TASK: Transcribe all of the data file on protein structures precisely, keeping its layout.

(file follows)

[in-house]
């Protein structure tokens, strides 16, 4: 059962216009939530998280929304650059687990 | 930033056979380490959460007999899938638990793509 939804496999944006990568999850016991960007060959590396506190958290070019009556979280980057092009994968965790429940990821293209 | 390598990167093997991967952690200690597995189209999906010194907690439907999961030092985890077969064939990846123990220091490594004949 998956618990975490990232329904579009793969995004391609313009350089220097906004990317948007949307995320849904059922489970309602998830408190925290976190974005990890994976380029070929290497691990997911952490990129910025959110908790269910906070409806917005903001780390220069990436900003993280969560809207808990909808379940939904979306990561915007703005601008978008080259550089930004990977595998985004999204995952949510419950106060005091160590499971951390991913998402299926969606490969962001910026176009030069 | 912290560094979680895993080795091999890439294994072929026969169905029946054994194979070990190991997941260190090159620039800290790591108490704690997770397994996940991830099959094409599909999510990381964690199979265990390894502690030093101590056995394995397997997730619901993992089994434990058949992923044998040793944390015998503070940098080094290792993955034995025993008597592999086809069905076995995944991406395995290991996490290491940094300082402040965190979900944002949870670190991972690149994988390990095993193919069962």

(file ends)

[in-house]
């Protein structure tokens, strides 16, 4: 059962216009939530998280929304650059687990 | 930033056979380490959460007999899938638990793509 939804496999944006990568999850016991960007060959590396506190958290070019009556979280980057092009994968965790429940990821293209 | 390598990167093997991967952690200690597995189209999906010194907690439907999961030092985890077969064939990846123990220091490594004949 998956618990975490990232329904579009793969995004391609313009350089220097906004990317948007949307995320849904059922489970309602998830408190925290976190974005990890994976380029070929290497691990997911952490990129910025959110908790269910906070409806917005903001780390220069990436900003993280969560809207808990909808379940939904979306990561915007703005601008978008080259550089930004990977595998985004999204995952949510419950106060005091160590499971951390991913998402299926969606490969962001910026176009030069 | 912290560094979680895993080795091999890439294994072929026969169905029946054994194979070990190991997941260190090159620039800290790591108490704690997770397994996940991830099959094409599909999510990381964690199979265990390894502690030093101590056995394995397997997730619901993992089994434990058949992923044998040793944390015998503070940098080094290792993955034995025993008597592999086809069905076995995944991406395995290991996490290491940094300082402040965190979900944002949870670190991972690149994988390990095993193919069962």